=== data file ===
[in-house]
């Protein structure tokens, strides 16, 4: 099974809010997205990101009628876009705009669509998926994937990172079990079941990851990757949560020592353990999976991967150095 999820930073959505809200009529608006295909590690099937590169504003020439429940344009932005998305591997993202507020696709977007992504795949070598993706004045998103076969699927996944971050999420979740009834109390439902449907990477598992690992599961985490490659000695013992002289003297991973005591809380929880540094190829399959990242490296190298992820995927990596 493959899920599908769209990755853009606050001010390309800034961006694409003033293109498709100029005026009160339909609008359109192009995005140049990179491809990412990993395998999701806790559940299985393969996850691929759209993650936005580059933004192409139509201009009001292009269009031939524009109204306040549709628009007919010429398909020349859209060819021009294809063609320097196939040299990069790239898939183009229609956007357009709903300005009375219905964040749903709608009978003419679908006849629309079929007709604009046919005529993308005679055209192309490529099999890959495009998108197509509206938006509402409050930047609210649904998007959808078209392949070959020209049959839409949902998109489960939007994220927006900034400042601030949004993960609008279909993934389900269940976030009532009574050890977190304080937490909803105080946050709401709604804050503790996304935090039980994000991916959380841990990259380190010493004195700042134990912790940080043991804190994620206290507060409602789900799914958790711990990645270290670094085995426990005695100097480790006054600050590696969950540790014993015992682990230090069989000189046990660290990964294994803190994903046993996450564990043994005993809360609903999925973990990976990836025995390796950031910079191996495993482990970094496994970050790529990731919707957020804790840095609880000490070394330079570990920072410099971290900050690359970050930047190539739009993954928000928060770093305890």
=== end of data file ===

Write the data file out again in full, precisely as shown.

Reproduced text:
[in-house]
């Protein structure tokens, strides 16, 4: 099974809010997205990101009628876009705009669509998926994937990172079990079941990851990757949560020592353990999976991967150095 999820930073959505809200009529608006295909590690099937590169504003020439429940344009932005998305591997993202507020696709977007992504795949070598993706004045998103076969699927996944971050999420979740009834109390439902449907990477598992690992599961985490490659000695013992002289003297991973005591809380929880540094190829399959990242490296190298992820995927990596 493959899920599908769209990755853009606050001010390309800034961006694409003033293109498709100029005026009160339909609008359109192009995005140049990179491809990412990993395998999701806790559940299985393969996850691929759209993650936005580059933004192409139509201009009001292009269009031939524009109204306040549709628009007919010429398909020349859209060819021009294809063609320097196939040299990069790239898939183009229609956007357009709903300005009375219905964040749903709608009978003419679908006849629309079929007709604009046919005529993308005679055209192309490529099999890959495009998108197509509206938006509402409050930047609210649904998007959808078209392949070959020209049959839409949902998109489960939007994220927006900034400042601030949004993960609008279909993934389900269940976030009532009574050890977190304080937490909803105080946050709401709604804050503790996304935090039980994000991916959380841990990259380190010493004195700042134990912790940080043991804190994620206290507060409602789900799914958790711990990645270290670094085995426990005695100097480790006054600050590696969950540790014993015992682990230090069989000189046990660290990964294994803190994903046993996450564990043994005993809360609903999925973990990976990836025995390796950031910079191996495993482990970094496994970050790529990731919707957020804790840095609880000490070394330079570990920072410099971290900050690359970050930047190539739009993954928000928060770093305890």